[Ed. – Just saying, Vermont.]
The logic driving this avant-garde project of the Rich Earth Institute, based in Brattleboro, Vt., is that it’s foolish and wasteful to part with the precious nitrogen and phosphorus that moves from the food we eat right through us — especially when farmers have to buy fertilizer at great expense to put those very same nutrients back into the soil.
What’s more, founders Abraham Noe-Hays and Kim Nace tell The Salt, once our urine enters the wastewater system, drinking water carries it to a treatment facility, where the nutrients become pollutants that can contaminate waterways and cause algal blooms, among other issues.
“One goal is preventing the pollution caused by peeing in water — keeping pee out of the waterways and protecting water quality,” says Noe-Hays. “And we can also make agriculture more sustainable and resilient by returning these nutrients to the soil. Urine is an inherently local and renewable source of fertilizer.”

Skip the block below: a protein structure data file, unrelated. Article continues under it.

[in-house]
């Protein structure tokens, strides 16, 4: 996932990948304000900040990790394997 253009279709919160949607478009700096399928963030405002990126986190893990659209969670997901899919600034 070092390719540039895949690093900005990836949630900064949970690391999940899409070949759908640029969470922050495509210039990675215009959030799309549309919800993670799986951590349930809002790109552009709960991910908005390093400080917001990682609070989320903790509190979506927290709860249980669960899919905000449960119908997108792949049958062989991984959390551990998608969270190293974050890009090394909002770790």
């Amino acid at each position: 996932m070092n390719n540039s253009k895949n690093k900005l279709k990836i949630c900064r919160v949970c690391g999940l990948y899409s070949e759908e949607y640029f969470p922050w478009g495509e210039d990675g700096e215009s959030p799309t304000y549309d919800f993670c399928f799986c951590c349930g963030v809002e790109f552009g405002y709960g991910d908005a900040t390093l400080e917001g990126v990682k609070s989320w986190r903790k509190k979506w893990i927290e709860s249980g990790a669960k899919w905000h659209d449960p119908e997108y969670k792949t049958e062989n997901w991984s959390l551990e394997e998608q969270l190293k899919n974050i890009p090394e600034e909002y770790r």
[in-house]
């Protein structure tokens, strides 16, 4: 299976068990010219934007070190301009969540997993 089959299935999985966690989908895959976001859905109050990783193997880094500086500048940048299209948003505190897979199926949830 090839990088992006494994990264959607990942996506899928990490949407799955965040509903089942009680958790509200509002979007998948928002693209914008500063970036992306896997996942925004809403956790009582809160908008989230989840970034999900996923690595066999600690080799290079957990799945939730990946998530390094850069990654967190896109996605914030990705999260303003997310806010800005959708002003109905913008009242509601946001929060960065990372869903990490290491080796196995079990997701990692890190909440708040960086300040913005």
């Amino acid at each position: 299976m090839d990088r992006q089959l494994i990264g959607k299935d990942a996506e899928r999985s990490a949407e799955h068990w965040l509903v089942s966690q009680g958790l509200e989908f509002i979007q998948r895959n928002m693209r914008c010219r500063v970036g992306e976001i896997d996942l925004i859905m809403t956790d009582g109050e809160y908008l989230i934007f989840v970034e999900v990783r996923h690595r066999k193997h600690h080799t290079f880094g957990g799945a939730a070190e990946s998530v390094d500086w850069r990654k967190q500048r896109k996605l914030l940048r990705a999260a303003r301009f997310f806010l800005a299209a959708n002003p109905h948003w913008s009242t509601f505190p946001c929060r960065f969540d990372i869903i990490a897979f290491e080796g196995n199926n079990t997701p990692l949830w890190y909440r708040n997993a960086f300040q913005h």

The idea of “pee-cycling” has much in common with the “night soil” tradition, as well as the newer practice of using biosolids, or sewage sludge that’s been transformed into soil amendment for farmers. Several wastewater treatment plants in the U.S. have been making and donating biosolids, which are regulated by the Environmental Protection Agency, to farmers for years. But the practice is controversial because some activists claim that even certified biosolids could contain harmful chemicals.